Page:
New findings show that marijuana use disorders are on the decline among U.S. adolescents, according to Richard A. Grucza, Ph.D., and his associates.
They examined National Survey on Drug Use and Health data for 2002-2013 from 216,852 adolescents aged 12-17 years. They divided the data into two age groups: 12-14 and 15-17.
The prevalence of past-year marijuana use of the adolescents declined steadily from 15.8% in 2002 to 12.5% in 2007. After that it began to climb, peaking at 14.2% to 14.3% in 2010 and 2011. Then it dropped back to 13.2% in 2013. The decline was significant for both age groups, with no significant difference in trends between the groups (ages 12-14 years, odds ratio, 0.978 per year; ages 15-17 years, OR, 0.987).
In examining risk factors and protective factors, the researchers observed significant negative trends for the three risk factors and significant positive trends for four of the six protective factors. The two protective factors that decreased over time were drug education and religious commitment. “Thus, seven of the nine risk/protective factors changed over time in a manner that might partially explain the downward trend in the prevalence of marijuana use disorders,” they noted.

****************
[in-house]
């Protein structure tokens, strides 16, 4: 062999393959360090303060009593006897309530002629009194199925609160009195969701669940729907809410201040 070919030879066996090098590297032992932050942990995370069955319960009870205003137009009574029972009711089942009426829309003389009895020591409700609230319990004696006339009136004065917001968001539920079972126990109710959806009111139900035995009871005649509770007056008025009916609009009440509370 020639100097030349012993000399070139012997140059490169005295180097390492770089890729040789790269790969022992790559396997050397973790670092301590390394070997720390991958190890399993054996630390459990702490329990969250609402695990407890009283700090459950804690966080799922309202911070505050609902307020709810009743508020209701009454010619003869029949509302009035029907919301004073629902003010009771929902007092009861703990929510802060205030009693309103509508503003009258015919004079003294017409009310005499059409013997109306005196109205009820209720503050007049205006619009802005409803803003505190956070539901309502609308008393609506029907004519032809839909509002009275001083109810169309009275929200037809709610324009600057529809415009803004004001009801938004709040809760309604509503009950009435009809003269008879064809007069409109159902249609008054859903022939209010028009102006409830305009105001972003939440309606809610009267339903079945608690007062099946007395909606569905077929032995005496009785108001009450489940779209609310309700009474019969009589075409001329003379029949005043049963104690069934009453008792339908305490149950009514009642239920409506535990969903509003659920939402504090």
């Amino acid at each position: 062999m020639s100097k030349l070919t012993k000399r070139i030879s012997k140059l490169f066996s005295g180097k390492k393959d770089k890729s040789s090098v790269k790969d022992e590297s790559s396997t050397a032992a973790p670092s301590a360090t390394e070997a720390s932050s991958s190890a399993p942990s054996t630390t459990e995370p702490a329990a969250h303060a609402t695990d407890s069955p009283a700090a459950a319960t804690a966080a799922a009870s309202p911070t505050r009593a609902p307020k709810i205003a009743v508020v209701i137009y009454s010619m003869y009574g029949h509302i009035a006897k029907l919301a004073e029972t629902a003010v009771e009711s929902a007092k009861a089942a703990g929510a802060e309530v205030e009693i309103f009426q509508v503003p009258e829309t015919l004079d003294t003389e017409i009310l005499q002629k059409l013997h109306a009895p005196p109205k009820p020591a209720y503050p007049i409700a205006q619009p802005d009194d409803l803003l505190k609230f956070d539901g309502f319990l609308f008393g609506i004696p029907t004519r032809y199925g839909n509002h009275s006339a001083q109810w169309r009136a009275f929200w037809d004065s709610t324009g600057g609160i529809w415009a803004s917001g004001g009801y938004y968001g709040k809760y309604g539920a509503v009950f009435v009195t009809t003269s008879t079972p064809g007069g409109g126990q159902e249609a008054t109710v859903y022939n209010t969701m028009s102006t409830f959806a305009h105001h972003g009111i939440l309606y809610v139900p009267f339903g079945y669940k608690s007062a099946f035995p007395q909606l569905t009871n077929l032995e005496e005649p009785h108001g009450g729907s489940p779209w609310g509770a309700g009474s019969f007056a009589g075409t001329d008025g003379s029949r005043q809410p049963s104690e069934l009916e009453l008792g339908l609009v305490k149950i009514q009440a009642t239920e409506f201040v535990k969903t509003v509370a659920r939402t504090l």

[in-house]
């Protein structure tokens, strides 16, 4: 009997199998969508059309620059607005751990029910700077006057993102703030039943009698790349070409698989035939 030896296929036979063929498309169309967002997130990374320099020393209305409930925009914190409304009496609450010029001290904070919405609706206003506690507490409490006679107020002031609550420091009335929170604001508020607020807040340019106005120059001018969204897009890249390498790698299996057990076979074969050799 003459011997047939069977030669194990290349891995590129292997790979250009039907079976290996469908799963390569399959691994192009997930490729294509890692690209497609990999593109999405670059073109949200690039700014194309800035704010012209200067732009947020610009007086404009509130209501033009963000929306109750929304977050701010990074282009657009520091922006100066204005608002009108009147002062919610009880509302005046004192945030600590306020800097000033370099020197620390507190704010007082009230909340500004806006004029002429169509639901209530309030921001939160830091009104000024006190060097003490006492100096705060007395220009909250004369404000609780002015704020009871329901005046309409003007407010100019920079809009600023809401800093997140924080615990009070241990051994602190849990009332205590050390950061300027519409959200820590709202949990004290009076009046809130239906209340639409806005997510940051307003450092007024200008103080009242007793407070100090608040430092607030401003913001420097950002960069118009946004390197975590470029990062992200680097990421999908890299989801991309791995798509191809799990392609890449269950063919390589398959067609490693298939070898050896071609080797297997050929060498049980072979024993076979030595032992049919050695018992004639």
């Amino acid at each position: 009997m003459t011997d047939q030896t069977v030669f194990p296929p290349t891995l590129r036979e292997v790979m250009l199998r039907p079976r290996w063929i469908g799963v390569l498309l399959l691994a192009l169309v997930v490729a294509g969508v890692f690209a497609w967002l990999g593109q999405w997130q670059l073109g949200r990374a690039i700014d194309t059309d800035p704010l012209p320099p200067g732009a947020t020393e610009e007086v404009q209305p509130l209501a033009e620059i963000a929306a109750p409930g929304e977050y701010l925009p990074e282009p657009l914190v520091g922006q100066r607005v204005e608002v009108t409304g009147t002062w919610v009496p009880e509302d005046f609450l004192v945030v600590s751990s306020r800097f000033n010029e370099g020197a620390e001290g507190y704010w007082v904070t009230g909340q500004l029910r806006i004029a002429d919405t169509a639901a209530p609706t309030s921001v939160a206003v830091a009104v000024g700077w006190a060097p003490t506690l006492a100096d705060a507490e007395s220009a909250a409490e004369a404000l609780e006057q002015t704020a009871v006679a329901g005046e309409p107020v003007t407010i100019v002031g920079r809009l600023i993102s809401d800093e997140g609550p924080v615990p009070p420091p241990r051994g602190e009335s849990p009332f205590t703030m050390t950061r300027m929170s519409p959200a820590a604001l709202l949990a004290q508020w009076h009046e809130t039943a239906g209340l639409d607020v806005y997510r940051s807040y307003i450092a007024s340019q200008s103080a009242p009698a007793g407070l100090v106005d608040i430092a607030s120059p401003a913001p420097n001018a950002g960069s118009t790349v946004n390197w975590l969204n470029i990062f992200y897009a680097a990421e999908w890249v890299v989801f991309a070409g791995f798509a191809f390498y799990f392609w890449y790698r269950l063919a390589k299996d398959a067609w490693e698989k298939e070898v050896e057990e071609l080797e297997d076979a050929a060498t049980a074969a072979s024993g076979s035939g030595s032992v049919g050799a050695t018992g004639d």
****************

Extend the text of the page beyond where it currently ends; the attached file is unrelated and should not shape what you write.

“Our findings underscore the importance of adolescent mental health in conferring resilience to risk for substance use disorders,” the researchers concluded. “There are one or more environmental factors – yet to be identified – that may be changing over time in a manner that leads to both lower risk for marijuana use disorders and for other behavioral problems.”
Read the study in the Journal of the American Academy of Child & Adolescent Psychiatry (doi: 10.1016/j.jaac.2016.04.002).